William was born in Disley and his birth was registered at Hayfield between April and June 1875. The Commonwealth War Graves Commission, however, records his age as being 43.
By the time of the 1901 Census, the Taylors were living in Marple. William's father, Thomas, was then aged 53 and was working as a gardener. He is believed to have lived at 167 Stockport Road. In the autumn of 1897, William had married Gertrude Mary Smith and they lived at 163 Stockport Road. The Census indicates that William was then a working as an insurance agent/collector, aged 26. In the autumn of 1897, he had married Gertrude Mary Smith and they then lived at 163 Stockport Road. By 1916, they had seven children.
William volunteered for the army in early 1916 and went overseas to Mesopotamia as part of a draft of replacement troops for the 8th Battalion.
Mesopotamia (modern day Iraq) was part of the Turkish Ottoman empire and an ally of Germany. Then as now, Britain relied heavily on oil from the area. When war broke out in August 1914, British troops were quickly sent to the area to protect its interests by occupying the oilfields and pipeline near Basra.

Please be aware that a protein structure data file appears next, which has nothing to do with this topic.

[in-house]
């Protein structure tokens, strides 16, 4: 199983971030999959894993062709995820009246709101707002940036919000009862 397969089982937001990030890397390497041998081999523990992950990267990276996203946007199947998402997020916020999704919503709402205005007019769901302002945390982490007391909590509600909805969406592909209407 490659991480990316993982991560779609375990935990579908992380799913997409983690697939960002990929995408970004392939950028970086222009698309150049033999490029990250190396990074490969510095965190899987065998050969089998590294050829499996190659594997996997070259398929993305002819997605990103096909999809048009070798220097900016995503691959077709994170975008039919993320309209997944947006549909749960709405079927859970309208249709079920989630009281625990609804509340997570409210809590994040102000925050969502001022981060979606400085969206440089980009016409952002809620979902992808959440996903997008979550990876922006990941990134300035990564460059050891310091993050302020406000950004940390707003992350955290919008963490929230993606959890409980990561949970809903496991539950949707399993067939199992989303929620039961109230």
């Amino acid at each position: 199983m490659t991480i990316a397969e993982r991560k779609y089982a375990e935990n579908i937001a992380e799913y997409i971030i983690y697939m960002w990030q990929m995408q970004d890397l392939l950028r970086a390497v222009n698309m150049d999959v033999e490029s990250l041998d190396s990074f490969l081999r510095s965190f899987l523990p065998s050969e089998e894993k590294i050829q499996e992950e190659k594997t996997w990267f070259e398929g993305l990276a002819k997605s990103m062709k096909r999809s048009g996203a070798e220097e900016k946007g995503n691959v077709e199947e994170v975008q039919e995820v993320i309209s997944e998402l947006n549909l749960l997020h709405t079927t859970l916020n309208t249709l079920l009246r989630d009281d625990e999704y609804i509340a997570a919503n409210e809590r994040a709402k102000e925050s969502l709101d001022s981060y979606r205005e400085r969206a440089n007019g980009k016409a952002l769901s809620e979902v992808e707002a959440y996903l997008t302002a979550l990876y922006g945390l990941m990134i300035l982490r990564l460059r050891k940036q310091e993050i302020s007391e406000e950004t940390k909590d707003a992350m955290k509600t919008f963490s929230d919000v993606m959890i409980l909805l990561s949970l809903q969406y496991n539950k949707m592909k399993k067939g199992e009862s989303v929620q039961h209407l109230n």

Conditions for the men were appalling. Extremes of temperature (120 degrees F was common); arid desert and regular flooding; flies, mosquitoes and other vermin: all led to very high levels of sickness and death through disease. Under these conditions, units fell short of officers and men, and all too often the reinforcements were half-trained and ill-equipped. Medical arrangements were quite shocking, with wounded men spending up to two weeks on boats before reaching any kind of hospital. William was reported to have died of "disease" and was, almost certainly, in hospital in Amara when he died.
Further information about William, including a photograph can be found in the book "Remembered" by P Clarke, A Cook and J Bintliff.